Why intangibles trade can't overcome the goods deficit

As regular readers of the blog know, every month I publish a look at the U.S. trade in intangibles (defined as royalties/fees and business services). And every month I include charts (such as the one below) that show the stark contrast of our trade deficits in goods with our trade surplus in intangibles. I include this chart to show that the answer to the trade deficit lies in coping with the goods deficit – not in hoping intangibles will save us.
To better illustrate that point, my friend Charles McMillion over at MBG Information Services has construction the chart below that shows how much the intangible surplus offsets the goods deficit. In 1991, the intangibles offset about half of the goods deficit. Even in the Great Recession when the good deficit declined, intangibles offset only about about 20% of the goods deficit. The size of the offset has generally moved in the wrong direction.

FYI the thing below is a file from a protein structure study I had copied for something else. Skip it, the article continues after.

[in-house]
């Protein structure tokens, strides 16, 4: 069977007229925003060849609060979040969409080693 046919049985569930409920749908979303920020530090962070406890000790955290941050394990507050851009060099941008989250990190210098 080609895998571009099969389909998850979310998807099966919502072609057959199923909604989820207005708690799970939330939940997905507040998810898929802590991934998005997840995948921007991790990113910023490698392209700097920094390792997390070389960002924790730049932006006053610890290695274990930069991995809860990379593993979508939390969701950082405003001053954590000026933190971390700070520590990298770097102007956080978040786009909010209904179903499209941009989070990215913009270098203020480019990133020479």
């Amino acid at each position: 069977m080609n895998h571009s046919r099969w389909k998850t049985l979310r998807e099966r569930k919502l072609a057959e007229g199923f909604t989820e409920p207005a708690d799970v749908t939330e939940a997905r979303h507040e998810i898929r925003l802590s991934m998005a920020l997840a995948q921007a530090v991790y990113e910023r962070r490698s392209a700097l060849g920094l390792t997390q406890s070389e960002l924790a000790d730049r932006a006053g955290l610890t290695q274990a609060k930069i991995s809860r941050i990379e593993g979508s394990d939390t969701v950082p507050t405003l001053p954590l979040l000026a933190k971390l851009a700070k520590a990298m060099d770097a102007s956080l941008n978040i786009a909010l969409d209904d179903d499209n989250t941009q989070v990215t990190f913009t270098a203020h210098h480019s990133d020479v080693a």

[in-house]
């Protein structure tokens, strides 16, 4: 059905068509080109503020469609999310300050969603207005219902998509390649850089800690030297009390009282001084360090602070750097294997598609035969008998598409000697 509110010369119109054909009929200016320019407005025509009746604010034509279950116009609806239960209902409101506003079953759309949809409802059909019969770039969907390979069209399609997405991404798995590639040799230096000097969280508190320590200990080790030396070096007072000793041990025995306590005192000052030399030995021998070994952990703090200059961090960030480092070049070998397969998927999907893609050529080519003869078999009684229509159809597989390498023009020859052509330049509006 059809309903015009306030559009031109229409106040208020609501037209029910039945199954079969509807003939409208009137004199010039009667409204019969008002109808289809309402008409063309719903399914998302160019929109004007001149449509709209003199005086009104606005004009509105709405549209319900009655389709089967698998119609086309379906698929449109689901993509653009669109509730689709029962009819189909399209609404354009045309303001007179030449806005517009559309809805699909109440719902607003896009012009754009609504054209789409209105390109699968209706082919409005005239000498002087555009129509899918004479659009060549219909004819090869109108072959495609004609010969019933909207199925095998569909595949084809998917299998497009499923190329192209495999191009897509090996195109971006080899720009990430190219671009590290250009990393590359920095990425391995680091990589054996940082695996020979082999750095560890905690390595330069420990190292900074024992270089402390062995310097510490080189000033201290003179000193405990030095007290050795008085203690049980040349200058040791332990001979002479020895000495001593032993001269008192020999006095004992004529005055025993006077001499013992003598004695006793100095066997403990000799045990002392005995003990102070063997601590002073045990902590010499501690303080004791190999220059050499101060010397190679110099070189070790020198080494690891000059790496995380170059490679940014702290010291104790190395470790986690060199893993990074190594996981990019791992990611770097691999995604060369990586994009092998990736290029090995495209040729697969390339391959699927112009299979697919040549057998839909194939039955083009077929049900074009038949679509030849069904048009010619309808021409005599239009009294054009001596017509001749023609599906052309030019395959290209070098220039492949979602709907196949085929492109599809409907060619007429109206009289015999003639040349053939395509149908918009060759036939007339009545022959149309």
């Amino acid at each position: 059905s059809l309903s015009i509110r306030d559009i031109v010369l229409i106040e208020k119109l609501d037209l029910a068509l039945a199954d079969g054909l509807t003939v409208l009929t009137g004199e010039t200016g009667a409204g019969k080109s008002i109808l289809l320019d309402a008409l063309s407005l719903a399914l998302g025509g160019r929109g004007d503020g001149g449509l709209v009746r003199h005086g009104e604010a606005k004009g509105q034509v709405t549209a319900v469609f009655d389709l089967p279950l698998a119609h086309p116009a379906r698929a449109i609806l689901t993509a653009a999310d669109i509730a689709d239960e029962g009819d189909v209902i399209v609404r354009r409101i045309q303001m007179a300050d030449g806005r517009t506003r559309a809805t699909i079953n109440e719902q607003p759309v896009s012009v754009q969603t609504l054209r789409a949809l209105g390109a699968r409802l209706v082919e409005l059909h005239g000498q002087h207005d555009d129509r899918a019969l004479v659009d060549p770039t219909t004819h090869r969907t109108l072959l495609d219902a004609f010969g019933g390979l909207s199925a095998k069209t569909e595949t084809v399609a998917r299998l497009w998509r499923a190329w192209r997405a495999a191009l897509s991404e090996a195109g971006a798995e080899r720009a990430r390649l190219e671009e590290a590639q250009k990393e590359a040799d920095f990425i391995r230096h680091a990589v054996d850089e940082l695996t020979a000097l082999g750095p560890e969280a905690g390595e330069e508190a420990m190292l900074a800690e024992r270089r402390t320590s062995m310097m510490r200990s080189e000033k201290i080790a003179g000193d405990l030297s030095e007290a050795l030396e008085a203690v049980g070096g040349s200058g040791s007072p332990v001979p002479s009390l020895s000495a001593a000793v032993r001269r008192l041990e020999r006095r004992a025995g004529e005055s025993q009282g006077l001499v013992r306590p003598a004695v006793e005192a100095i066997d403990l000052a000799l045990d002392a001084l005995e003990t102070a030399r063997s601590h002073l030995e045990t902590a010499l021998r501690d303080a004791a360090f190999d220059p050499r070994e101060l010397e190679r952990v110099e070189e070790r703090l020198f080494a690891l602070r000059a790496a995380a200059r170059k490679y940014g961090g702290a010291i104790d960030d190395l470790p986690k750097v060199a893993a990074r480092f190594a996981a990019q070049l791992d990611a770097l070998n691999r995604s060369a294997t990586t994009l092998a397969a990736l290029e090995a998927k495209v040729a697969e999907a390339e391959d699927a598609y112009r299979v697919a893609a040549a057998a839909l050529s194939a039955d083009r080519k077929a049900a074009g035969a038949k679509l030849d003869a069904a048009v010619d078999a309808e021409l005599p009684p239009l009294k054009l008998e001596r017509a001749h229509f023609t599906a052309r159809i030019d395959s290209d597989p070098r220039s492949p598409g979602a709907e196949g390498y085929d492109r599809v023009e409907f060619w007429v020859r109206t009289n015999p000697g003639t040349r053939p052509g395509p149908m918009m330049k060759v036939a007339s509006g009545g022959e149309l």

The problem is not because the intangibles surplus hasn’t grow — it has. But the goods deficit has exploded. As I have argued before, the real power of intangibles in international trade is not confined to the pure trade in intangibles. The power is in the value of the intangibles embedded in the goods. Exporting a high value added good that incorporates a strong design element, for example, is better than exporting that design element alone.
In order to compete more effectively, both domestically and abroad, we need to better utilize the intangibles assets resident in American companies. Thus, we need to both expand intangibles trade and revitalize our manufacturing trade by, among other things, infusing our goods with higher levels of knowledge and other intangibles.
Annual - intangibles v goods 2011 Jan revision.gif


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